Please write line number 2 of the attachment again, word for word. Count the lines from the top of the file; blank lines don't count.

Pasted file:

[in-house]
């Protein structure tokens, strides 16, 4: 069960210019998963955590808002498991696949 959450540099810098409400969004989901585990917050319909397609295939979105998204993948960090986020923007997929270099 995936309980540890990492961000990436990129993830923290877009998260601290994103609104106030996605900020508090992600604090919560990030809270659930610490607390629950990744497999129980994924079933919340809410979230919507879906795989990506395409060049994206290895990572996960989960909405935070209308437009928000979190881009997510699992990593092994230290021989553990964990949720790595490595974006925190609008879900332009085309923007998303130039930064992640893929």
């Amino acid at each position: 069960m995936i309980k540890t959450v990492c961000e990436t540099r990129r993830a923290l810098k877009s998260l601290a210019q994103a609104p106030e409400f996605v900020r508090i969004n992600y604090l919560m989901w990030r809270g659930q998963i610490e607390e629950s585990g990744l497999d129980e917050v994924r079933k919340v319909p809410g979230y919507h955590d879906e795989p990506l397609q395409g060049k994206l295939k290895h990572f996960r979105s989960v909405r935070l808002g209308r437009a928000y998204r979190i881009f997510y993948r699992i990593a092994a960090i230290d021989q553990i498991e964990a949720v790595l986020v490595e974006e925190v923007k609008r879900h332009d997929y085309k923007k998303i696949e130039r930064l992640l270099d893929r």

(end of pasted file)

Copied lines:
């Protein structure tokens, strides 16, 4: 069960210019998963955590808002498991696949 959450540099810098409400969004989901585990917050319909397609295939979105998204993948960090986020923007997929270099 995936309980540890990492961000990436990129993830923290877009998260601290994103609104106030996605900020508090992600604090919560990030809270659930610490607390629950990744497999129980994924079933919340809410979230919507879906795989990506395409060049994206290895990572996960989960909405935070209308437009928000979190881009997510699992990593092994230290021989553990964990949720790595490595974006925190609008879900332009085309923007998303130039930064992640893929």